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Choosing Change

Emily Dean


One of the most terrifying things for me is change. Even typing the word, I cringe a little inside. My tummy does a little flip before resettling into calm. No matter how I try to dress up the situation with pretty words or a positive spin, change is change. And I hate it.

Not that self-aware growing up (okay, I was self-conscious and insecure, but not able to really understand my feelings when it counted), I tiptoed through change with white knuckles and chewed fingernails, uncertain as to why everything inside of me wanted to retreat back to bed whenever something shifted.

I blindly foraged into post-high- school life expecting everything to work itself out. Two years later and I was overcome with an anxiety disorder, floundering in failed jobs, feeling like a flop as I continued to live at my parent’s house. As embarrassed as I was to admit that I had the dreaded “anxiety,” I was relieved to finally have found a name, a diagnosis, of what ate away at my brain. I wasn’t crazy, and there were things I could do to help me live a regular life. I yearned to be ordinary, just an average girl.

Now I could focus on the issue, research it, learn all about it, beat it into submission. While I have made leaps and bounds in understanding my anxiety, I would say I haven’t beaten anything. I didn’t find peace by punching my stress into a pulp, but rather by befriending it. And, while the panic attacks and hermit-like behavior has faded into the past, the situations that kept me crying in bed haven’t gone away.

Change never disappears. (There goes my stomach again.) I have fought that sentence for years. It’s still a terrifying thought to me. I’m a homebody and I love to create a cozy atmosphere with people I love. I flourish in routines and a self-driven schedule. A late bedtime or an un-normally early morning and my body reacts with tight muscles
and a blinding headache. When I am doing what I love, where I love to be, with the people who make me me, I want to hold onto everything and keep it from moving away, changing. My fiancé works with children and I am often involved in games where they’re asked to pick a superpower. Usually, this stops them in their tracks and they scrunch up their little noses in concentration as they try to think of the very best power. I immediately know what I would choose – to freeze time.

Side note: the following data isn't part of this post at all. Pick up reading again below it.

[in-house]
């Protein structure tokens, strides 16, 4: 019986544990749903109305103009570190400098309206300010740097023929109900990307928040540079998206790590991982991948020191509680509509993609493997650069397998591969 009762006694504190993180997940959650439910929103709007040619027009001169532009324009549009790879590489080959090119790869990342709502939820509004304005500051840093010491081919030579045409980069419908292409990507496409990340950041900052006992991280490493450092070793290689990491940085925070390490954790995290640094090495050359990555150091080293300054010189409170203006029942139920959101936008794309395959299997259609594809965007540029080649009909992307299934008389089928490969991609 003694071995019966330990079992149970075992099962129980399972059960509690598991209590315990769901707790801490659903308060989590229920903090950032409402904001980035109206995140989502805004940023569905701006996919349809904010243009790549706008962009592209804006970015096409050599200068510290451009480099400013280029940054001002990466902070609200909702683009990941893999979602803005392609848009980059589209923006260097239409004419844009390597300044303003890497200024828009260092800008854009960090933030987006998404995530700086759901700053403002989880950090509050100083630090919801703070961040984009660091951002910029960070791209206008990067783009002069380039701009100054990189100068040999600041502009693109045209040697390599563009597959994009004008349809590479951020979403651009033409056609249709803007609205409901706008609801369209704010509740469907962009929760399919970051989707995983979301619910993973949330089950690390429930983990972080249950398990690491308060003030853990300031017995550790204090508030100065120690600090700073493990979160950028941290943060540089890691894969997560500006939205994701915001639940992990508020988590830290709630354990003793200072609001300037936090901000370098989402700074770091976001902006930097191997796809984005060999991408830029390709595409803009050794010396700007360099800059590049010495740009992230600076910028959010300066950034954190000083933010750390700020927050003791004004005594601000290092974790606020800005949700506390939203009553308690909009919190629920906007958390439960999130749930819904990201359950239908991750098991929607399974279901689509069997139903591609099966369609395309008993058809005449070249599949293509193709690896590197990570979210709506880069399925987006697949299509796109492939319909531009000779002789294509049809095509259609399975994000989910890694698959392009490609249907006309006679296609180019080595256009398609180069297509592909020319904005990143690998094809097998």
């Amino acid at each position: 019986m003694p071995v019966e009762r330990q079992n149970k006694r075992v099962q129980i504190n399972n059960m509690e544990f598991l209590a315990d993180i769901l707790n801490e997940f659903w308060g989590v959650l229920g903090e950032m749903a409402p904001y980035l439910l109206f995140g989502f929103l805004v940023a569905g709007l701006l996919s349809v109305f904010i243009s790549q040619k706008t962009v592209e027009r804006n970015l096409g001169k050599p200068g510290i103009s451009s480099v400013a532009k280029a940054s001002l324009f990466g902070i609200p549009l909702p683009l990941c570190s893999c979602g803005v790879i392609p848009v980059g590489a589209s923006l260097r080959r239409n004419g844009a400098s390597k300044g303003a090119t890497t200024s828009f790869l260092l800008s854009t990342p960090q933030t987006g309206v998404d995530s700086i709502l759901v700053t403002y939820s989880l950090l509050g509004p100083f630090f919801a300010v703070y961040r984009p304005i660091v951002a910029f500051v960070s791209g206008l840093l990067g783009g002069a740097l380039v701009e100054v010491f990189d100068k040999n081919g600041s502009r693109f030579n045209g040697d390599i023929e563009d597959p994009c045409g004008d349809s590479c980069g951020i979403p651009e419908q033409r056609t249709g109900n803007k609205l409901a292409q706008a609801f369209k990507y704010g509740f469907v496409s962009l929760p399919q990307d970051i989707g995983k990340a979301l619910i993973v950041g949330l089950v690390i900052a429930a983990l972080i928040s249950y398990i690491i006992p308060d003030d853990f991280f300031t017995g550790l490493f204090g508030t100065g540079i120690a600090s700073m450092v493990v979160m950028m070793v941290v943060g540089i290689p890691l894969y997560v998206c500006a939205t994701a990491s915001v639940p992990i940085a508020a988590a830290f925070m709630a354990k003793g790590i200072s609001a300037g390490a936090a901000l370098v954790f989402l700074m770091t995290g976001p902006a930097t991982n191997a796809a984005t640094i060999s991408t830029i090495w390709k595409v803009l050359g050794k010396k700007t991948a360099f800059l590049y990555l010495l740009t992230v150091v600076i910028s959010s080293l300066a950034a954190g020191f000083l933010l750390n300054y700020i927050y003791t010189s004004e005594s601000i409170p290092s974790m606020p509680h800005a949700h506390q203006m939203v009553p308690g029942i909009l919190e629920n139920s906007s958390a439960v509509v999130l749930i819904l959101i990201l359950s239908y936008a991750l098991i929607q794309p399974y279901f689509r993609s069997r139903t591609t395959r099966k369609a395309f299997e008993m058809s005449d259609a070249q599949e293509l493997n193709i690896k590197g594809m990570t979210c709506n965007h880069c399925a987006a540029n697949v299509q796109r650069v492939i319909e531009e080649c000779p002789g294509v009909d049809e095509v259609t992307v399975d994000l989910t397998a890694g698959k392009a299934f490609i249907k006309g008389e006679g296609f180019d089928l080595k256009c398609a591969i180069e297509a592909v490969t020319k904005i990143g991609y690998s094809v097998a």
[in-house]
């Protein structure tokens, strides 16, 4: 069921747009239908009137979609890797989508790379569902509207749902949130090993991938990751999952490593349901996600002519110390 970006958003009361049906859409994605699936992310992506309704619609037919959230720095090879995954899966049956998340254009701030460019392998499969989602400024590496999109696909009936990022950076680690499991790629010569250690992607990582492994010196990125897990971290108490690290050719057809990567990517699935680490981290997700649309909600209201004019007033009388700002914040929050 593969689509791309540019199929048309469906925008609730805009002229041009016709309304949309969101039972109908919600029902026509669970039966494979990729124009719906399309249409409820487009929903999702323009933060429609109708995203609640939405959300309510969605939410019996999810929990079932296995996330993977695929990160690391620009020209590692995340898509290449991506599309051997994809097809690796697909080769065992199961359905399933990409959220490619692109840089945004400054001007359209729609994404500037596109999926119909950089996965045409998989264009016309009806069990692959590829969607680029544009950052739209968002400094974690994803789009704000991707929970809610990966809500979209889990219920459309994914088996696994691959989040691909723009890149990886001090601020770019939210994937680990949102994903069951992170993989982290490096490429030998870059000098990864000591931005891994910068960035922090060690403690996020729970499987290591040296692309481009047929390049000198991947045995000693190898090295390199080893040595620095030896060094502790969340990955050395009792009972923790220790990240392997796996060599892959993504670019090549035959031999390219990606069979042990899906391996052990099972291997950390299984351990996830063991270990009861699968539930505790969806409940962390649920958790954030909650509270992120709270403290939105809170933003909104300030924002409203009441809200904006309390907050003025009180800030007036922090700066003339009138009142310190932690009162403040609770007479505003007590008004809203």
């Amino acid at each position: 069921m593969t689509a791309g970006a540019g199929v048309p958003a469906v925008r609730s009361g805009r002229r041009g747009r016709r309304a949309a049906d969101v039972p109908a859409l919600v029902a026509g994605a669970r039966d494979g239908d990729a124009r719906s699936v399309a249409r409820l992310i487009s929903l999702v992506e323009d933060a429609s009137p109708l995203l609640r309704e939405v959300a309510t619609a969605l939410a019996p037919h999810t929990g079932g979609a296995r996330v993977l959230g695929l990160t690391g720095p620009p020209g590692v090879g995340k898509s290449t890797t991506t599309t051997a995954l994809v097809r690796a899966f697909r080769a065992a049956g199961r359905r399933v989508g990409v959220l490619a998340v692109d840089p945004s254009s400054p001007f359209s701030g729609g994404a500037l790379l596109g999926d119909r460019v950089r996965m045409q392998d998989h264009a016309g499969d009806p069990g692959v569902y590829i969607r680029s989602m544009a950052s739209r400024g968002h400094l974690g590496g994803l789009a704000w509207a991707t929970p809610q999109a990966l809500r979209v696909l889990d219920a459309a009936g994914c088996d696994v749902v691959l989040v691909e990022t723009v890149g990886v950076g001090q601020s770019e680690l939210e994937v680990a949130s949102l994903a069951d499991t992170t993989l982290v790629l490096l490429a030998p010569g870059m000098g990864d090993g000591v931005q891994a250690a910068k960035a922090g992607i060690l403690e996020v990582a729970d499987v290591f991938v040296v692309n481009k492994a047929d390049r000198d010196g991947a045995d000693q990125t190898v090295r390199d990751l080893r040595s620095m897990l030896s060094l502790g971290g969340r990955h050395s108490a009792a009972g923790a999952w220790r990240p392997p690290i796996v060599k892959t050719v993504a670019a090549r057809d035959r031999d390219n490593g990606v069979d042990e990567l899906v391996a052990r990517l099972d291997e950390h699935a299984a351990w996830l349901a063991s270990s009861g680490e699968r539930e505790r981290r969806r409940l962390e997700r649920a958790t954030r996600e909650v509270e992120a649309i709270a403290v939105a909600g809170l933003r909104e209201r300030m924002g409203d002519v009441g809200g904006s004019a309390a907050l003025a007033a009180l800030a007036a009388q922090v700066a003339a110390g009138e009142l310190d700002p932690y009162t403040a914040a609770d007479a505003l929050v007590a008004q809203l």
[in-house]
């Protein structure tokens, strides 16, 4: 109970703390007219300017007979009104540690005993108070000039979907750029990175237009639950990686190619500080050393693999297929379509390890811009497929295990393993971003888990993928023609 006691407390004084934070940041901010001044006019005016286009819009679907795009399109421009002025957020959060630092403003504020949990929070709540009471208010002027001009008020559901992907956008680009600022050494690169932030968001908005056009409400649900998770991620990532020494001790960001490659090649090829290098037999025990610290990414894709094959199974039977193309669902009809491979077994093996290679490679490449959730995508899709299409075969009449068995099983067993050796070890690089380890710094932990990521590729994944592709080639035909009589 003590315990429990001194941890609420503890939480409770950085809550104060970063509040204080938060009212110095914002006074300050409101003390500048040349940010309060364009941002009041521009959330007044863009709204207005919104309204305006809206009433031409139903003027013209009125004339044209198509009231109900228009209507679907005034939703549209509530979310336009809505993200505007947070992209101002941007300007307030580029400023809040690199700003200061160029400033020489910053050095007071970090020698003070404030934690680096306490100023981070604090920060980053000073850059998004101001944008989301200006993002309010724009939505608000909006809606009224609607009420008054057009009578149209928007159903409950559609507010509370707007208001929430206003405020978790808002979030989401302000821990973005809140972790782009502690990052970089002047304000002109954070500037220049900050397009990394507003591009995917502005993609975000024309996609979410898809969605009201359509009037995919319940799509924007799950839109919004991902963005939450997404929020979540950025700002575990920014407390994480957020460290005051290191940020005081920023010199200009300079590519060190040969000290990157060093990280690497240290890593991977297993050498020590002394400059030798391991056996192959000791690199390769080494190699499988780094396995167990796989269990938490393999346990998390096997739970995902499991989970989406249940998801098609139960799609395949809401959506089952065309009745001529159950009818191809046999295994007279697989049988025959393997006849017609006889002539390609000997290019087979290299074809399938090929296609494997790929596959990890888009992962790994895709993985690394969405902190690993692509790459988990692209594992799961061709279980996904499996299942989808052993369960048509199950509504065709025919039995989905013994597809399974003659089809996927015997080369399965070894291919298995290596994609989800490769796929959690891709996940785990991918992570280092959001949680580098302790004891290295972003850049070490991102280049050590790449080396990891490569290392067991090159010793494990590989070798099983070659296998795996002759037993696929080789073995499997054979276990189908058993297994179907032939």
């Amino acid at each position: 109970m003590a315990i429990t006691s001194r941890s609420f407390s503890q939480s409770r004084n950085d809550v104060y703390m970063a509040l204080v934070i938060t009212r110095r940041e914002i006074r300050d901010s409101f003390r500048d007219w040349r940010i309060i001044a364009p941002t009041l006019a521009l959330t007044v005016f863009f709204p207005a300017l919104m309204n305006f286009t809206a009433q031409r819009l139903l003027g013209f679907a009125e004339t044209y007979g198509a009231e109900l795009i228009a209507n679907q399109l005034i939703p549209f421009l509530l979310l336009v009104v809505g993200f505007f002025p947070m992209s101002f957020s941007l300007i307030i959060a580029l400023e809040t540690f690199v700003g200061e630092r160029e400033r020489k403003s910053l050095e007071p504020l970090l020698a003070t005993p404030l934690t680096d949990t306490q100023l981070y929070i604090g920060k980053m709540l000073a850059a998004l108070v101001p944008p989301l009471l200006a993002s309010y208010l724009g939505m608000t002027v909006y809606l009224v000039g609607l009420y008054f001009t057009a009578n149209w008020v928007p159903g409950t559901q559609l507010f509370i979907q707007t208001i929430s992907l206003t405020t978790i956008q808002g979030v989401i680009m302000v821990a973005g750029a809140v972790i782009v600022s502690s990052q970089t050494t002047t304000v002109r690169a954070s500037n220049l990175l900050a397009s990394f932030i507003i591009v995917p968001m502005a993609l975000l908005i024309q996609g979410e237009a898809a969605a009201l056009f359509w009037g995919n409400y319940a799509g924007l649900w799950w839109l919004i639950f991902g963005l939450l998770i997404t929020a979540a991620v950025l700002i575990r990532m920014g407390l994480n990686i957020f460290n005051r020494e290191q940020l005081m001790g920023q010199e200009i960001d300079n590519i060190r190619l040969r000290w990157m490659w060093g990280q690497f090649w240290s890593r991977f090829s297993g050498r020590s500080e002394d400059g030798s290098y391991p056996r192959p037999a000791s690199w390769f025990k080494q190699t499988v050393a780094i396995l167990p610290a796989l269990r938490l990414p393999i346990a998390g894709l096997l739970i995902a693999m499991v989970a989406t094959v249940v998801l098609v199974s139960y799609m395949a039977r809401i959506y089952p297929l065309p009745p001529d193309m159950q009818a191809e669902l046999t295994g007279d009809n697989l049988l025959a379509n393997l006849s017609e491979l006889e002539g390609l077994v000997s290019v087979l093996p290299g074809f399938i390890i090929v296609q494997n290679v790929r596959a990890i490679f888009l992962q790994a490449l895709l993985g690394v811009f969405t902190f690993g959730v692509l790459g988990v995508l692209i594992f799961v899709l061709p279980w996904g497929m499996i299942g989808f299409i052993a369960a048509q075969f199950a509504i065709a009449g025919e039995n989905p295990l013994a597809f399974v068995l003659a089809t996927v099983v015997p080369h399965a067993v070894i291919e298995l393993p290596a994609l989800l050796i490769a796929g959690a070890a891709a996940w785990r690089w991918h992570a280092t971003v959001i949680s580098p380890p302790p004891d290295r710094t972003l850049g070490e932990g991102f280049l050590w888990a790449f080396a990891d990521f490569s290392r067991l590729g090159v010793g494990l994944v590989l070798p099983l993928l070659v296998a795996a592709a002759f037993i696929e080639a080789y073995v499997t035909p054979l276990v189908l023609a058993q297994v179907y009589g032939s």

If I knew that I would never have to encounter something new, something different, something that would make me have to re-orient myself, find a new pattern, I would be content and safe. Permanently.

But, while there is something to be said for the familiar, there is an almost indescribable feeling that comes with trying something new. Perhaps a trip, a new job, or trying a new recipe. There is a subtle but captivating thrill that comes with change.

I love to reorganize and rearrange furniture. Something in me needs to see a subtle shift in the things around me once the current way seems a little too tired and worn. It never fails that once I have found the perfect new position for the bed or that little gold mirror, I suddenly itch to put it all back. I’ve had to actually leave my house to keep from re-rearranging my furniture back to its old spot.

No matter how much I recognize change as a good sign, one of growth and progress, my hands long to hold tightly to the old patterns, even if it’s as simple as a raggedy throw pillow. Anxiety rarely creeps up when you are content and safe. It’s when you’re on the ledge, taking that first step, bracing yourself for the fall, that your mind suddenly starts reeling, shrieking out Why are you doing this to me? Everything was going fine! Even a person who handles stress well will know that opportunity provides risk – trying something new is, in a way, gambling. Letting the walls of safety go down means you might just get hurt. You might also end up in a wonderful new place that has more possibility and hope than you ever thought there was. Change transforms. When I was drowning in anxiety, I had to change. Seeing a therapist, I had to change the way I thought, change the way I looked at struggles, change how I talked to myself when I was stressed. Without change, I would still be hiding in my room. Don’t shield yourself from a big, raw, fluctuating world that has doorways and windowsills and caverns of beauty waiting to be explored.

There are certain things in my life that I hope never change – the man by my side, having a love for life, seeking out the beauty in the everyday regular. But, I hope that I change as I fall more in love, that as new passions come into my life I can accept them with open arms, and that I’d be able to see beauty in all its shifting, varying shapes.

Article by Reeve Currie | Photography by LaRue